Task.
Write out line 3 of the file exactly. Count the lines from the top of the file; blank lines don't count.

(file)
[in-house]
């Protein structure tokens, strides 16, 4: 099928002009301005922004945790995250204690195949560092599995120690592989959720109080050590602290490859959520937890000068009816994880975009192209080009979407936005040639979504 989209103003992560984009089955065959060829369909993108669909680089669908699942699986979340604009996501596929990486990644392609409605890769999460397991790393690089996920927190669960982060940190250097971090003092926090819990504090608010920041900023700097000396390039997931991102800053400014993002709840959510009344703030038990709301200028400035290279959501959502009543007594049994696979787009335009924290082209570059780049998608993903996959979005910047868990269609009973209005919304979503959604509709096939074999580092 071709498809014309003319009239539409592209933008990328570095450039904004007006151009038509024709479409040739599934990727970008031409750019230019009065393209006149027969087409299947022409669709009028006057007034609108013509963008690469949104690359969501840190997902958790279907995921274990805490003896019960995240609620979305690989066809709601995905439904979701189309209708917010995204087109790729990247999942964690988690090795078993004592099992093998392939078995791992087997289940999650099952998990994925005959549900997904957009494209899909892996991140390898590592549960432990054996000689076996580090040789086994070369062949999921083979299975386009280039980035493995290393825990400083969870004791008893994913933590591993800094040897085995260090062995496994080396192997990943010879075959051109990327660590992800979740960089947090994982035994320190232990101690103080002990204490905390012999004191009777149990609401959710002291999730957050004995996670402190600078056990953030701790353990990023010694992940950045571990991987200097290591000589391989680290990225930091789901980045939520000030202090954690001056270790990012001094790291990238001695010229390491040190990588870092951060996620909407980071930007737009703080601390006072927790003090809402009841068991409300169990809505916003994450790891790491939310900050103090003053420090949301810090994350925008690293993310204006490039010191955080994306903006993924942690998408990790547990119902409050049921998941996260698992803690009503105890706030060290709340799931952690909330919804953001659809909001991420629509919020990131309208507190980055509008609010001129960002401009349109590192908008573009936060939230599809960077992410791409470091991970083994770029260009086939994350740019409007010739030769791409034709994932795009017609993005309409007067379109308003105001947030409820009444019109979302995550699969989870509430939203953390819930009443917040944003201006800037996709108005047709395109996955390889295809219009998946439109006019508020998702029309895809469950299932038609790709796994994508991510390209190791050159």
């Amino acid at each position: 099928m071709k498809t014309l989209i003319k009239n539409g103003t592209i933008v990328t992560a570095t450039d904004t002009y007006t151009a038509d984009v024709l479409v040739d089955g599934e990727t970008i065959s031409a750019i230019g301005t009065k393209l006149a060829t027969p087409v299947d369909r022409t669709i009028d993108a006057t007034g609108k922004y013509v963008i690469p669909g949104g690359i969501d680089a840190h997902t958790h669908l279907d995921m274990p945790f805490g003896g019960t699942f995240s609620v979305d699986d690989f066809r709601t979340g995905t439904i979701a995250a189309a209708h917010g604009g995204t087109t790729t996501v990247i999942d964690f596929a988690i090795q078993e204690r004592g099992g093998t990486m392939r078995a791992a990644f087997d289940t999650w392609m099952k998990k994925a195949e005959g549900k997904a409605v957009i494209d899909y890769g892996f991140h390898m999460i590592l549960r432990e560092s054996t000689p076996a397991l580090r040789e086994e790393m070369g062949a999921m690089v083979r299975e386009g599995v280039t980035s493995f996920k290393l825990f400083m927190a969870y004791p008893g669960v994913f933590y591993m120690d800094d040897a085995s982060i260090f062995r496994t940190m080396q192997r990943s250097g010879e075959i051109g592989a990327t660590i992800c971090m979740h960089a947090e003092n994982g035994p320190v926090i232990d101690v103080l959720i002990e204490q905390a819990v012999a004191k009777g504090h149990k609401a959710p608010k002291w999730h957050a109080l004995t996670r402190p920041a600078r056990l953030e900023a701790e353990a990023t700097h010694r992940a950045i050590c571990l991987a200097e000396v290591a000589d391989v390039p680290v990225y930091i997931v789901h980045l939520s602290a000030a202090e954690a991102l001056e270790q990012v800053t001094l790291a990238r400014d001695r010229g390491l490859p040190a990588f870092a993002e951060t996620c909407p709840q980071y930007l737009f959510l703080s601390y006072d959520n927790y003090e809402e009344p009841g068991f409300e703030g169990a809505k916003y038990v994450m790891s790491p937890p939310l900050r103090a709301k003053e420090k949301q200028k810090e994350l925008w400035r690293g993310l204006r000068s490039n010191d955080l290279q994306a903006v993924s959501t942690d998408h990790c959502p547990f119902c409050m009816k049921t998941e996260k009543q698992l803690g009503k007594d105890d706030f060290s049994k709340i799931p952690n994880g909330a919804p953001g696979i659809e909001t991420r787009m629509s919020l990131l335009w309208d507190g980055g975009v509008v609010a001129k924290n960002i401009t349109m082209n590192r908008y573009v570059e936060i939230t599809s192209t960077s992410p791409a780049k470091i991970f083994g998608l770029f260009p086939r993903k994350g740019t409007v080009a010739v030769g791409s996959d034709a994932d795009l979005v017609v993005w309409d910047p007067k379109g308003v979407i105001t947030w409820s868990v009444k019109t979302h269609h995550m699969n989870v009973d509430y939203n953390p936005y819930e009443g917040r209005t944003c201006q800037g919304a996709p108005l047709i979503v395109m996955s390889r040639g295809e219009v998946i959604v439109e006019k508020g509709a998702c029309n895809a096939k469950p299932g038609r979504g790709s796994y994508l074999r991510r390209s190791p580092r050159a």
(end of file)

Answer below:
């Amino acid at each position: 099928m071709k498809t014309l989209i003319k009239n539409g103003t592209i933008v990328t992560a570095t450039d904004t002009y007006t151009a038509d984009v024709l479409v040739d089955g599934e990727t970008i065959s031409a750019i230019g301005t009065k393209l006149a060829t027969p087409v299947d369909r022409t669709i009028d993108a006057t007034g609108k922004y013509v963008i690469p669909g949104g690359i969501d680089a840190h997902t958790h669908l279907d995921m274990p945790f805490g003896g019960t699942f995240s609620v979305d699986d690989f066809r709601t979340g995905t439904i979701a995250a189309a209708h917010g604009g995204t087109t790729t996501v990247i999942d964690f596929a988690i090795q078993e204690r004592g099992g093998t990486m392939r078995a791992a990644f087997d289940t999650w392609m099952k998990k994925a195949e005959g549900k997904a409605v957009i494209d899909y890769g892996f991140h390898m999460i590592l549960r432990e560092s054996t000689p076996a397991l580090r040789e086994e790393m070369g062949a999921m690089v083979r299975e386009g599995v280039t980035s493995f996920k290393l825990f400083m927190a969870y004791p008893g669960v994913f933590y591993m120690d800094d040897a085995s982060i260090f062995r496994t940190m080396q192997r990943s250097g010879e075959i051109g592989a990327t660590i992800c971090m979740h960089a947090e003092n994982g035994p320190v926090i232990d101690v103080l959720i002990e204490q905390a819990v012999a004191k009777g504090h149990k609401a959710p608010k002291w999730h957050a109080l004995t996670r402190p920041a600078r056990l953030e900023a701790e353990a990023t700097h010694r992940a950045i050590c571990l991987a200097e000396v290591a000589d391989v390039p680290v990225y930091i997931v789901h980045l939520s602290a000030a202090e954690a991102l001056e270790q990012v800053t001094l790291a990238r400014d001695r010229g390491l490859p040190a990588f870092a993002e951060t996620c909407p709840q980071y930007l737009f959510l703080s601390y006072d959520n927790y003090e809402e009344p009841g068991f409300e703030g169990a809505k916003y038990v994450m790891s790491p937890p939310l900050r103090a709301k003053e420090k949301q200028k810090e994350l925008w400035r690293g993310l204006r000068s490039n010191d955080l290279q994306a903006v993924s959501t942690d998408h990790c959502p547990f119902c409050m009816k049921t998941e996260k009543q698992l803690g009503k007594d105890d706030f060290s049994k709340i799931p952690n994880g909330a919804p953001g696979i659809e909001t991420r787009m629509s919020l990131l335009w309208d507190g980055g975009v509008v609010a001129k924290n960002i401009t349109m082209n590192r908008y573009v570059e936060i939230t599809s192209t960077s992410p791409a780049k470091i991970f083994g998608l770029f260009p086939r993903k994350g740019t409007v080009a010739v030769g791409s996959d034709a994932d795009l979005v017609v993005w309409d910047p007067k379109g308003v979407i105001t947030w409820s868990v009444k019109t979302h269609h995550m699969n989870v009973d509430y939203n953390p936005y819930e009443g917040r209005t944003c201006q800037g919304a996709p108005l047709i979503v395109m996955s390889r040639g295809e219009v998946i959604v439109e006019k508020g509709a998702c029309n895809a096939k469950p299932g038609r979504g790709s796994y994508l074999r991510r390209s190791p580092r050159a």